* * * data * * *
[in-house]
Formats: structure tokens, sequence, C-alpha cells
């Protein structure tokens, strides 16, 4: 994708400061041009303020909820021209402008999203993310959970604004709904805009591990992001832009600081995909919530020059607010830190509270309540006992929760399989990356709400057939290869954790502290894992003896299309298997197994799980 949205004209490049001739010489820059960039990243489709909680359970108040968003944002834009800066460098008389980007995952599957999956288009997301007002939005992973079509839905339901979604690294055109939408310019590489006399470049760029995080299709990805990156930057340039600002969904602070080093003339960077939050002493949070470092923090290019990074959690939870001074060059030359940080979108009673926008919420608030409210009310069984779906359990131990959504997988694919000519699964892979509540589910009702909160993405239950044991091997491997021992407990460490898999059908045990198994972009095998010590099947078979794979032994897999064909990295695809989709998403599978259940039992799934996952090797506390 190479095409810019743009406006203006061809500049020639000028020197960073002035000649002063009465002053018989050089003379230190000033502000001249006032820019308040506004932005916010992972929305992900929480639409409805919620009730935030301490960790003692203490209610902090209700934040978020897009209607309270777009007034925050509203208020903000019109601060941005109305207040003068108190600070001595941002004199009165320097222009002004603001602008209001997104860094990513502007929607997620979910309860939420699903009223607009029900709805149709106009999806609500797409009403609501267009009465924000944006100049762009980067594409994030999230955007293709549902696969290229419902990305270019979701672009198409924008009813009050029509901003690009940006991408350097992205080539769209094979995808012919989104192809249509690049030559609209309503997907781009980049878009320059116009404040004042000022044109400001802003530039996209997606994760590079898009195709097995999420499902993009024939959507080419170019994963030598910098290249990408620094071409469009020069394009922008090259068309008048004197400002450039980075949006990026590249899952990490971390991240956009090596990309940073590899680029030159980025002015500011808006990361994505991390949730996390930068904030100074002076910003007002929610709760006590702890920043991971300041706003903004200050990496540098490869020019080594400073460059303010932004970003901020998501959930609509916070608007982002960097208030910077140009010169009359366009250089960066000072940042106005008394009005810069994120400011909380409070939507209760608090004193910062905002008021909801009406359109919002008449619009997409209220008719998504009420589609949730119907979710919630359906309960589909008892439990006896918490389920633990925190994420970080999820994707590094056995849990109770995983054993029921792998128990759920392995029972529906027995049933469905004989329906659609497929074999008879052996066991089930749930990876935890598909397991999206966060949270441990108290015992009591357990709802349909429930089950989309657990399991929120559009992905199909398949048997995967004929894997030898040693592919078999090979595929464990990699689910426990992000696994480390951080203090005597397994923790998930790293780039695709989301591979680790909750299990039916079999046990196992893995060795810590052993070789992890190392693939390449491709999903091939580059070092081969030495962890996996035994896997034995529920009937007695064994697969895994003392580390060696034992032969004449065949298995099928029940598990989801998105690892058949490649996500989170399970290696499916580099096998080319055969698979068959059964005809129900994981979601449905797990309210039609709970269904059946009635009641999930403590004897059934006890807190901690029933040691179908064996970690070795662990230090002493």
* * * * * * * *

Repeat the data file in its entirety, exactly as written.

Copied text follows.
[in-house]
Formats: structure tokens, sequence, C-alpha cells
């Protein structure tokens, strides 16, 4: 994708400061041009303020909820021209402008999203993310959970604004709904805009591990992001832009600081995909919530020059607010830190509270309540006992929760399989990356709400057939290869954790502290894992003896299309298997197994799980 949205004209490049001739010489820059960039990243489709909680359970108040968003944002834009800066460098008389980007995952599957999956288009997301007002939005992973079509839905339901979604690294055109939408310019590489006399470049760029995080299709990805990156930057340039600002969904602070080093003339960077939050002493949070470092923090290019990074959690939870001074060059030359940080979108009673926008919420608030409210009310069984779906359990131990959504997988694919000519699964892979509540589910009702909160993405239950044991091997491997021992407990460490898999059908045990198994972009095998010590099947078979794979032994897999064909990295695809989709998403599978259940039992799934996952090797506390 190479095409810019743009406006203006061809500049020639000028020197960073002035000649002063009465002053018989050089003379230190000033502000001249006032820019308040506004932005916010992972929305992900929480639409409805919620009730935030301490960790003692203490209610902090209700934040978020897009209607309270777009007034925050509203208020903000019109601060941005109305207040003068108190600070001595941002004199009165320097222009002004603001602008209001997104860094990513502007929607997620979910309860939420699903009223607009029900709805149709106009999806609500797409009403609501267009009465924000944006100049762009980067594409994030999230955007293709549902696969290229419902990305270019979701672009198409924008009813009050029509901003690009940006991408350097992205080539769209094979995808012919989104192809249509690049030559609209309503997907781009980049878009320059116009404040004042000022044109400001802003530039996209997606994760590079898009195709097995999420499902993009024939959507080419170019994963030598910098290249990408620094071409469009020069394009922008090259068309008048004197400002450039980075949006990026590249899952990490971390991240956009090596990309940073590899680029030159980025002015500011808006990361994505991390949730996390930068904030100074002076910003007002929610709760006590702890920043991971300041706003903004200050990496540098490869020019080594400073460059303010932004970003901020998501959930609509916070608007982002960097208030910077140009010169009359366009250089960066000072940042106005008394009005810069994120400011909380409070939507209760608090004193910062905002008021909801009406359109919002008449619009997409209220008719998504009420589609949730119907979710919630359906309960589909008892439990006896918490389920633990925190994420970080999820994707590094056995849990109770995983054993029921792998128990759920392995029972529906027995049933469905004989329906659609497929074999008879052996066991089930749930990876935890598909397991999206966060949270441990108290015992009591357990709802349909429930089950989309657990399991929120559009992905199909398949048997995967004929894997030898040693592919078999090979595929464990990699689910426990992000696994480390951080203090005597397994923790998930790293780039695709989301591979680790909750299990039916079999046990196992893995060795810590052993070789992890190392693939390449491709999903091939580059070092081969030495962890996996035994896997034995529920009937007695064994697969895994003392580390060696034992032969004449065949298995099928029940598990989801998105690892058949490649996500989170399970290696499916580099096998080319055969698979068959059964005809129900994981979601449905797990309210039609709970269904059946009635009641999930403590004897059934006890807190901690029933040691179908064996970690070795662990230090002493």